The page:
The core of the design sprint

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The design sprint is a straightforward logic process that boils down the essence of the design thinking method to 4 days. But it is much more. Looking into the core of the process unveils the essence of the building blocks itself.

The design sprint consits of what we see as 5 essential building blocks: 1) Goal setting, 2) design sprint questions, 3) Work-alone together 4) Timeboxing, and 5) working across silos. Having these 4 building blocks in mind enables you to build great workshops no matter the challenge and the output of the sprint.

Goal setting

On the first day of the sprint you define the overall impact of what you are working with in the sprint. (Protip: if possible, define hard quantitative success criterias in the scoping session to ensure these are present as well in the sprint. See the blogpost: link to “why the scoping session is the most important part of the design sprint”). Setting the millstone overall milestone for what you intend to achieve within 12, 24 or 36 months enables you to set the direction for the team and the sprint.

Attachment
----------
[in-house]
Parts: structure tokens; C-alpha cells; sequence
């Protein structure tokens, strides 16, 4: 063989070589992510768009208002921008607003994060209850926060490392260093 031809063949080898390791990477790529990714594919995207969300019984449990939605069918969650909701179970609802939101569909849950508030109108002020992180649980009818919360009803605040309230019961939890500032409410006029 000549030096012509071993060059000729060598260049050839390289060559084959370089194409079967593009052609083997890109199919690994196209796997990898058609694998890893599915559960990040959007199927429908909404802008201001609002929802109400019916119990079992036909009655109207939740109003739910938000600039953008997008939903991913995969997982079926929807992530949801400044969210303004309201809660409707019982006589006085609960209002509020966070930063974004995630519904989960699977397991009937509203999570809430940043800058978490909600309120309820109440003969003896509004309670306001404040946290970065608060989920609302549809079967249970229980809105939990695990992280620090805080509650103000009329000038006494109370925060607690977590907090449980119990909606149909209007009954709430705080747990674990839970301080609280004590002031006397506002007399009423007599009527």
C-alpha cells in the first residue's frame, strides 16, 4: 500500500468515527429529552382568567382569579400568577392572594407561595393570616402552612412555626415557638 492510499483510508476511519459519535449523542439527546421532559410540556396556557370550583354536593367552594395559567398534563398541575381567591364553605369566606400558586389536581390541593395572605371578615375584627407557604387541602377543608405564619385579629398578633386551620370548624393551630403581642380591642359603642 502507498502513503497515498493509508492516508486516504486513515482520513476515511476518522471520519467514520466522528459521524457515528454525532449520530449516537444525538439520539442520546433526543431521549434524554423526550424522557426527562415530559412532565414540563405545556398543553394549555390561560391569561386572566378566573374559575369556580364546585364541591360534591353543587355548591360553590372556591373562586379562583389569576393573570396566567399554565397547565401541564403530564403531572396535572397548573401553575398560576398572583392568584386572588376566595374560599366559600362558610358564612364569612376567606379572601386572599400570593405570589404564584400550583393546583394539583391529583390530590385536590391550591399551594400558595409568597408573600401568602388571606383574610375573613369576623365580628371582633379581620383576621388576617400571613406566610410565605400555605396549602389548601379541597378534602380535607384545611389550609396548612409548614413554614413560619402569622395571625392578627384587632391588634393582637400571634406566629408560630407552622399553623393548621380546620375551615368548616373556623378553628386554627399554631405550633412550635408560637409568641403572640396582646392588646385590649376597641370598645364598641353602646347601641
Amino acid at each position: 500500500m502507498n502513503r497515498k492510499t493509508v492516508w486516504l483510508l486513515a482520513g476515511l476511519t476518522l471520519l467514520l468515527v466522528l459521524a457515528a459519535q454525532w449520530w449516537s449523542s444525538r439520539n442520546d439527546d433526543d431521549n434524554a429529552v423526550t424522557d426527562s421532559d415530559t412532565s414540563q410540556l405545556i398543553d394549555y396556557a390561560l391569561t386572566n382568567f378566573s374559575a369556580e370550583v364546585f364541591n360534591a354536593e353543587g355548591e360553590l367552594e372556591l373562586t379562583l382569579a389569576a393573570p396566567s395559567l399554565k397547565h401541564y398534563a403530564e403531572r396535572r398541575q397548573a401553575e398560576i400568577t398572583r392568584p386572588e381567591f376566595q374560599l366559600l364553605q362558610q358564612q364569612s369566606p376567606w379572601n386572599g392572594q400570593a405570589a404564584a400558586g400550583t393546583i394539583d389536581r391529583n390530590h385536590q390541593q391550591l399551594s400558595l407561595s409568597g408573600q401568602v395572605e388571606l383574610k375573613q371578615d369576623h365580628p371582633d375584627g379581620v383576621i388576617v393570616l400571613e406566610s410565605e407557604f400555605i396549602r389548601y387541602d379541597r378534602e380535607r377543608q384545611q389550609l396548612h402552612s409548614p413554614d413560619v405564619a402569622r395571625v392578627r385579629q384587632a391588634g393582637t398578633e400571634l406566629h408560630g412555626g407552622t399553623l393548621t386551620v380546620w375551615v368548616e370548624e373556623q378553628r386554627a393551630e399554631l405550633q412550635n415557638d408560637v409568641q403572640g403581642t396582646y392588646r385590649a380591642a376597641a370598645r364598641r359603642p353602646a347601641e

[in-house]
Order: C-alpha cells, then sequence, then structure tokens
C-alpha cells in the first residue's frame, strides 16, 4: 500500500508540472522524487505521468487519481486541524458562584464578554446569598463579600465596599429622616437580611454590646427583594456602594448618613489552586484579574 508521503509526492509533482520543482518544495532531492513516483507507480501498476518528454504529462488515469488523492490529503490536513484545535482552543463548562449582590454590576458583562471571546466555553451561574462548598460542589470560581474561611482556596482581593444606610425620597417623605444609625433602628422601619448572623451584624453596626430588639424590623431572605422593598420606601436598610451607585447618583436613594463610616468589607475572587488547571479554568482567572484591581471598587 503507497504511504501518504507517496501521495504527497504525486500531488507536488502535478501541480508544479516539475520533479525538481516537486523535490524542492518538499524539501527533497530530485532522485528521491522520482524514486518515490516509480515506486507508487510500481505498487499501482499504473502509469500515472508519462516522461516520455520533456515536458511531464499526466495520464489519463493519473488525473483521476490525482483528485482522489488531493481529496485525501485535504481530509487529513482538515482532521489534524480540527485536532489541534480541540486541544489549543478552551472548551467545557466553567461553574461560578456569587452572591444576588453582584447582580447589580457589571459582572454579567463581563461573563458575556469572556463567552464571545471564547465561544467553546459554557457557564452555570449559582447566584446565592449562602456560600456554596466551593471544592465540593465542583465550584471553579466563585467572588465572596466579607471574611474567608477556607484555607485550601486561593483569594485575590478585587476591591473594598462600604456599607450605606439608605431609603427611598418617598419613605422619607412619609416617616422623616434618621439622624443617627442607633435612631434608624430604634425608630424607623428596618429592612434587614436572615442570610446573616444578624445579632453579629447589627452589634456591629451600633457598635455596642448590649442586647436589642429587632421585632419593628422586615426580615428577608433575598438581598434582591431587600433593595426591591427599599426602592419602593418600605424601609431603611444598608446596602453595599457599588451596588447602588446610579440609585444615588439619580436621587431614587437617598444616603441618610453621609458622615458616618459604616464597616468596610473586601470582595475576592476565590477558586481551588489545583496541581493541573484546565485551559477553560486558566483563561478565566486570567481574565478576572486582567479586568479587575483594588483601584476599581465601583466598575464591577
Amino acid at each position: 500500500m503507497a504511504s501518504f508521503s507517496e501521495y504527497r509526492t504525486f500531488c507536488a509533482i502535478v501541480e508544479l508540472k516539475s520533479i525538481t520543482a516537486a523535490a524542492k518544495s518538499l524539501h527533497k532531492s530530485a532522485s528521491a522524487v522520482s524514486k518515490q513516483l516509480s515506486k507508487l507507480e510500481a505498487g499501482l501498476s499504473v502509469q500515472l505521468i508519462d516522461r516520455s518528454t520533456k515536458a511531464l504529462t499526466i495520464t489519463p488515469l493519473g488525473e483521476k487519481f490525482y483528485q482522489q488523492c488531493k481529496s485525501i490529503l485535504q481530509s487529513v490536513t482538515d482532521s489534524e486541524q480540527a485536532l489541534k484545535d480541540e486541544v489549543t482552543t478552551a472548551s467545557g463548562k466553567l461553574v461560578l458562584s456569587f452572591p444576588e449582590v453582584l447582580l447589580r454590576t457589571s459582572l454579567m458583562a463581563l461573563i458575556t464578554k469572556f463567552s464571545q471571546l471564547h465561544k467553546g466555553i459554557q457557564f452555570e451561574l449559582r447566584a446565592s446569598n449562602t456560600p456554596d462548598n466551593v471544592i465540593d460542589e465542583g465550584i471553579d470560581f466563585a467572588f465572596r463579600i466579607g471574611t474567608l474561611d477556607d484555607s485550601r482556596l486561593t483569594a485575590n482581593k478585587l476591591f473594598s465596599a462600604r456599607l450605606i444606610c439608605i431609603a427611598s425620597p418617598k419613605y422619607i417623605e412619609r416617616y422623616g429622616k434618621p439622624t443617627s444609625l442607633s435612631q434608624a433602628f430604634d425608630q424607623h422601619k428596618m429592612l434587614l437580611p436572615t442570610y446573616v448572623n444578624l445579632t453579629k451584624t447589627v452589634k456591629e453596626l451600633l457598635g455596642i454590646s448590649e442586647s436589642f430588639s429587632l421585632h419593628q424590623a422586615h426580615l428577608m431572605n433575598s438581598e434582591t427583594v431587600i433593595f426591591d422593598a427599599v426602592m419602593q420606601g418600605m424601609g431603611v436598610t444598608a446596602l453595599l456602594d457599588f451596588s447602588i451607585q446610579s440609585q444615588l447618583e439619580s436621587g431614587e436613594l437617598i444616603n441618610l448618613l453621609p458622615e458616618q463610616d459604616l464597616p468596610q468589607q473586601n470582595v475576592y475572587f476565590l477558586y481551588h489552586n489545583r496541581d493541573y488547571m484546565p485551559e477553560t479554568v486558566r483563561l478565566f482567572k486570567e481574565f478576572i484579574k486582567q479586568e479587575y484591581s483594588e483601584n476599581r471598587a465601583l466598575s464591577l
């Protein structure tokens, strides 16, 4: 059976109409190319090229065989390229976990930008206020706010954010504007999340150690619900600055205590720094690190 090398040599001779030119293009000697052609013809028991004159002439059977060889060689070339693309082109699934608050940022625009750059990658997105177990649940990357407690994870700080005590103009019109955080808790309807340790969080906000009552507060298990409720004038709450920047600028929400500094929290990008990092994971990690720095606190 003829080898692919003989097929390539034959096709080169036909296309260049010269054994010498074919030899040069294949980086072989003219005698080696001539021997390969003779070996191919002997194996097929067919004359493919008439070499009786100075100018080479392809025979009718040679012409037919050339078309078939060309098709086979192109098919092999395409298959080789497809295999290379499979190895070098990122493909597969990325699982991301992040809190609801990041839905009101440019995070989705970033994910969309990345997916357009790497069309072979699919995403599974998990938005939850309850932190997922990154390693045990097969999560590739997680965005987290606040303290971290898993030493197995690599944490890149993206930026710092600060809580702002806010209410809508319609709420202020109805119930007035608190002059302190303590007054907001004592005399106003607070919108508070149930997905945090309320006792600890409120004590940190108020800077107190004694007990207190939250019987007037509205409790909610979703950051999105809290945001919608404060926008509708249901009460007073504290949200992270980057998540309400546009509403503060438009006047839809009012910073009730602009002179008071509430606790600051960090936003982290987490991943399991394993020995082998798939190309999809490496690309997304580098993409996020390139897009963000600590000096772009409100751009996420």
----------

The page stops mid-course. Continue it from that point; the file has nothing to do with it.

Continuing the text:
Design sprint questions (HMW’s)

After you have set the goal you simply ask, what barriers do we need to overcome to reach this goal? Be sure that you direct the question towards the challenge, project or strategic possibility you are addressing in the sprint. Sometimes sprint participants tends to focus on underlying conditions for the project and not on the project in it-self e.g. their own resource allocation in the project. Gather the challenges and flip them to questions and vote on what questions are the top priority to answer at this moment. 

With the sprint goal and the prioritized HMW’s you and your team are aliged on where you are going and which obstacles to focus on. 

Work-alone together

Tried an endless brainstorm that never materialized in concrete solutions? Ok. Lets try getting everybody to pin out their own ideas first and then combine the best ideas into a final solution. That is what work-alone together is about. In the design sprint all the exercises are designed so that each participant can make up their own opinion of the project before taking in other perspectives. Research shows that this leads to better final solutions than traditional brainstorming.  


Setting a time limit that each participant can use for each exercise ensure progress in the sprint. This means that you don’t get caught up in details or perfectionism, but keep a focus on the overall goal. Though it can be a bit provocative, timeboxing speeds up the overall productivity of the team.

Working cross silo

The design sprint advocates for bringing in different roles, seniority, and even external participants. This means that in the design sprint, we are actively setting up sprint teams that do not work together each and every day. This ensures fresh perspectives, and in our experience, humbleness among the ideas of the participants. 

Utilizing these 5 building blocks in every kind of workshop is a key to building more efficient, fun and engaging workshops whether you need to bring people together for strategy formulation, problem solving or solution sketching.